Planning: Nothing much, other than watering my plants ever night. See below as to why.

Thinking About: Another trip south, sooner rather than later. Our friends move on Wednesday and I'm going to be wanting a D fix before too many weeks pass. We discovered this weekend that their new house is less than half a mile from my niece's house - how handy that will be! 

Feeling: So frustrated. My back/leg, which felt terrific two weeks ago when we were in Dallas, is so much worse now. My doctor hasn't followed up to schedule any other diagnostic tool after the MRI was denied, nor has he checked to see if the meds he prescribed three weeks ago are working. They were. And now they aren't. My call to their office will not be friendly. 

Looking forward to: Book club tomorrow night. Also, a new(ish) refrigerator will arrive for our garage tomorrow night. 

Question of the week: I've been reading a lot of books I'm enjoying this year but have read very few that really wow'd me. What have you read lately that you would highly recommend? 

Thursday, June 16, 2022

Kindred by Octavia Butler

by Octavia Butler
Read by Kim Staunton
10 hours 55 minutes
Published 1979

Publisher's Summary:
Having just celebrated her 26th birthday in 1976 California, Dana, an African-American woman, is suddenly and inexplicably wrenched through time into antebellum Maryland. After saving a drowning white boy there, she finds herself staring into the barrel of a shotgun and is transported back to the present just in time to save her life. During numerous such time-defying episodes with the same young man, she realizes the challenge she's been given: to protect this young slaveholder until he can father her own great-grandmother.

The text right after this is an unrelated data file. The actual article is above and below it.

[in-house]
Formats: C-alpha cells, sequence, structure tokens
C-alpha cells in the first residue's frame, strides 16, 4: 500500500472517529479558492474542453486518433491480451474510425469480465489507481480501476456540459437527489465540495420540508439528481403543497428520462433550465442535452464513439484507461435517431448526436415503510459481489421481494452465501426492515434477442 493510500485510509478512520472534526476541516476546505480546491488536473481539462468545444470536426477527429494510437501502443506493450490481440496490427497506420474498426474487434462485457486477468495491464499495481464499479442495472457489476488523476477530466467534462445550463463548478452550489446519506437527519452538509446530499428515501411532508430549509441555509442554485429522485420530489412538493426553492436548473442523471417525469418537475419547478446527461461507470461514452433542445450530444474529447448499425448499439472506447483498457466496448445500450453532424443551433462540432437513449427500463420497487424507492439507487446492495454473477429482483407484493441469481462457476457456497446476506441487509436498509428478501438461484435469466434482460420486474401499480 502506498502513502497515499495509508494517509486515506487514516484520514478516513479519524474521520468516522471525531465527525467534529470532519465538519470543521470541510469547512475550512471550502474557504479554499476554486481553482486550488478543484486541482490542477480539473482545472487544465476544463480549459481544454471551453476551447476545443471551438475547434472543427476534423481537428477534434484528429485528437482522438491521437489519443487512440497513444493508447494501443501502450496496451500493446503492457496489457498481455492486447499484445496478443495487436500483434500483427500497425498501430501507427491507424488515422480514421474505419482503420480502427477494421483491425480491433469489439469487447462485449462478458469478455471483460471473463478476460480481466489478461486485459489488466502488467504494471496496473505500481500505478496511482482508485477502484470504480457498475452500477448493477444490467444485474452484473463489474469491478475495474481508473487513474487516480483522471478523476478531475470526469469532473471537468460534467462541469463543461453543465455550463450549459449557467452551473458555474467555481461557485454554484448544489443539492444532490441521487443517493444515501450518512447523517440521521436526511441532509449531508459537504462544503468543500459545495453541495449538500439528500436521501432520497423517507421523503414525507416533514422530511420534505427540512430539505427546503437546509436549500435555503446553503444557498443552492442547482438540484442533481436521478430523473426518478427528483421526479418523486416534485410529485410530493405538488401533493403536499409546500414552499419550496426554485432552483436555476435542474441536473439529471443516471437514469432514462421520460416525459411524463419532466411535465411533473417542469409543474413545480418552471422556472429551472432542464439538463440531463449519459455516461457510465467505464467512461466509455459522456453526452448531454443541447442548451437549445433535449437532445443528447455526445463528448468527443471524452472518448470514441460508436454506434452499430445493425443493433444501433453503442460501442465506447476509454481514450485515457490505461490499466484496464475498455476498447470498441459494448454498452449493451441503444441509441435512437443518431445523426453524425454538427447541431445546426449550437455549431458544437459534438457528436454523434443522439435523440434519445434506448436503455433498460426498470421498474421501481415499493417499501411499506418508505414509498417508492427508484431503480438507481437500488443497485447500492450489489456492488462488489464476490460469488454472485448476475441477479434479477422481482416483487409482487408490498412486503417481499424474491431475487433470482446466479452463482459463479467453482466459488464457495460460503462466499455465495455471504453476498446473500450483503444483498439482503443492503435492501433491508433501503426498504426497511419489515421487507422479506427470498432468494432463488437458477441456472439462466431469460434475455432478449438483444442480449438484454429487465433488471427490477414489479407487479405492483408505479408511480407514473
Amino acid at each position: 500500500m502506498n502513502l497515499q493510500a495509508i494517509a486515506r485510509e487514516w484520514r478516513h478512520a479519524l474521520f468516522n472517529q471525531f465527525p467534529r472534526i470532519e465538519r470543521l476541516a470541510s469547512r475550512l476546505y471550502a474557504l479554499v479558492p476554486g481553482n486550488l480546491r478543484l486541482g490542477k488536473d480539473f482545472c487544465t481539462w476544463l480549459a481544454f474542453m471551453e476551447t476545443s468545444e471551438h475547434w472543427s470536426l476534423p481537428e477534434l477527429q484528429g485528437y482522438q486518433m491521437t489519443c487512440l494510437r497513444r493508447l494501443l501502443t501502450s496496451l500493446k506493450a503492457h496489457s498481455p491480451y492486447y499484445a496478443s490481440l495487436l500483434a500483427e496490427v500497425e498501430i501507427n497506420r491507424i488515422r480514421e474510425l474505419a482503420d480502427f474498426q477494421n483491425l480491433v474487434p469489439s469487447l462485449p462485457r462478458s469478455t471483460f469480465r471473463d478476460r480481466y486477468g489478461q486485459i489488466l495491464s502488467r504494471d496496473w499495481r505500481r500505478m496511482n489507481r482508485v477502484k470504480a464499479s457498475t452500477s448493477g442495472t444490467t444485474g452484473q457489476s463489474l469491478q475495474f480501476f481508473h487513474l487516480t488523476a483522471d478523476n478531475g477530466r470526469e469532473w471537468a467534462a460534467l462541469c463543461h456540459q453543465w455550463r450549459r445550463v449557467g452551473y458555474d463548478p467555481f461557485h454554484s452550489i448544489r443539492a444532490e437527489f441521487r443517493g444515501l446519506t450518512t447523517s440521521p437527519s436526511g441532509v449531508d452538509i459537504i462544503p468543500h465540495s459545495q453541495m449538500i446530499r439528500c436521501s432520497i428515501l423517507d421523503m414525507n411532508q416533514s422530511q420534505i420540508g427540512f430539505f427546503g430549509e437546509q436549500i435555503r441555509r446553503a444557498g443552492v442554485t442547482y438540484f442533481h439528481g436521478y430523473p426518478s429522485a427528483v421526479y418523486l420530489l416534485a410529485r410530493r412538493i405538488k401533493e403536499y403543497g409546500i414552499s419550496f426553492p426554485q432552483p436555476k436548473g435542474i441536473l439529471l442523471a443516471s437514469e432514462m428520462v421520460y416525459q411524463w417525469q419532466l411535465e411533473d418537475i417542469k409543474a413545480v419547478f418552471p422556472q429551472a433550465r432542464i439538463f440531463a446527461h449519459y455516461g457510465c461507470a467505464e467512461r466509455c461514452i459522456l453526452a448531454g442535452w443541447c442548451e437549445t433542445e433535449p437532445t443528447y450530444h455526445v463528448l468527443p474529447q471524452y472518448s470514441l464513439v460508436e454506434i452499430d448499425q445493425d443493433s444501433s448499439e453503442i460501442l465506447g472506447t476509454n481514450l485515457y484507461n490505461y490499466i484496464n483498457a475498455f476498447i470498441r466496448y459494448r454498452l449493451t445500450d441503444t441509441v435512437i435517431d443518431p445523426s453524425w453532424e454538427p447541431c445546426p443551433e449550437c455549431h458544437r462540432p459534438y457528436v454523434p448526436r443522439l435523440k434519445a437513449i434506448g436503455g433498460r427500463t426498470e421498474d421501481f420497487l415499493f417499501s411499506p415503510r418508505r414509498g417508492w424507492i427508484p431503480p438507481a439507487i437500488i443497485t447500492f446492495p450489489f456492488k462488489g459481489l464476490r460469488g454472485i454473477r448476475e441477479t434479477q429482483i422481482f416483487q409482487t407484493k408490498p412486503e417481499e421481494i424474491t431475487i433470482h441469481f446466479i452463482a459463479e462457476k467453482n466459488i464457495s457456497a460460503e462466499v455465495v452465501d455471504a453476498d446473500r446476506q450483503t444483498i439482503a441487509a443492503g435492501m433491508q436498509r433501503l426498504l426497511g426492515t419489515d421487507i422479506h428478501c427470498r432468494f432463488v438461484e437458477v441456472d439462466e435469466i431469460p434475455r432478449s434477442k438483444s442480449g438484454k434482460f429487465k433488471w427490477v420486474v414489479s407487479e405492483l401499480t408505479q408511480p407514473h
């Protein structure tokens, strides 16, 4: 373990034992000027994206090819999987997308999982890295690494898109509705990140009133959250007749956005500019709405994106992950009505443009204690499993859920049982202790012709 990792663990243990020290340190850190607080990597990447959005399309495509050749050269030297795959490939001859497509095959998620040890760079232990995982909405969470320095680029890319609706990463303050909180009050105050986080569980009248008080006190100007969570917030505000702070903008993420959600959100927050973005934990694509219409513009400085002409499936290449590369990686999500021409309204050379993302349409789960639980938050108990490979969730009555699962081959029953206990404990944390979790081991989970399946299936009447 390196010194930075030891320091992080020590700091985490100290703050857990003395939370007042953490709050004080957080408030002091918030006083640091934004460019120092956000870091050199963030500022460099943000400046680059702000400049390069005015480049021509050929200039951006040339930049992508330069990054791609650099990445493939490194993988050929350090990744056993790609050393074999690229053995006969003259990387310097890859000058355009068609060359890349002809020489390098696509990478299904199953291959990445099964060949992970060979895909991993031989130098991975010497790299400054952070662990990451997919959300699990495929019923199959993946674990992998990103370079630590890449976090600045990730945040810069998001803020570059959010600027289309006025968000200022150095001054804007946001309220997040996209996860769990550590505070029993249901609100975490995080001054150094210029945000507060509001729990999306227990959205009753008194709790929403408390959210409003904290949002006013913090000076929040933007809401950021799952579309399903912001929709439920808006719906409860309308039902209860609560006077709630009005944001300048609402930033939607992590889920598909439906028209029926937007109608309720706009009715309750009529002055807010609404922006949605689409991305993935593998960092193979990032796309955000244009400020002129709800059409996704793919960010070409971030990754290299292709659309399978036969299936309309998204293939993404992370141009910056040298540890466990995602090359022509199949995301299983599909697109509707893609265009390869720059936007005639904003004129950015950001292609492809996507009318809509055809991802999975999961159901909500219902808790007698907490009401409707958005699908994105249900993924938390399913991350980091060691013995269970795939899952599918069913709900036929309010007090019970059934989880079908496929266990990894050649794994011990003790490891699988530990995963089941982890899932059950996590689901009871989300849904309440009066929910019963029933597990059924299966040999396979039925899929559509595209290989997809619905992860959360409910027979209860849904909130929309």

My Thoughts: 
Kindred has been on my list of book that I really should read sooner rather than later for at least a decade. Clearly that list isn't doing what it's supposed to do. When one of my book club members suggested we read this one this summer, I decided time travel was as good a link to summer travel as any other kind. 

But Kindred is most decidedly not the light summer read I would usually pick for the summer. It's definitely going to be a tough read for my book club members, including some things we usually try to avoid in books. But it's an important book for a number of reasons. 

First of all there's this (from the Barnes and Noble website): "Octavia E. Butler (1947-2006) was considered one of the best science fiction writers of her generation. The Patternist series (including her first novel, Patternmaster) established her among the science fiction elite. But it was Kindred, a story of a black woman who travels back in time to the antebellum South that brought her mainstream success. For years the only African-American woman writing science fiction books, like Parable of the Sower, Butler encouraged others to follow in her path." Butler was the first science fiction writer to earn a MacArthur fellowship and the first black woman to win both Hugo and Nebula awards. It's always a great idea to read the books that broke new ground and led the way for so many others.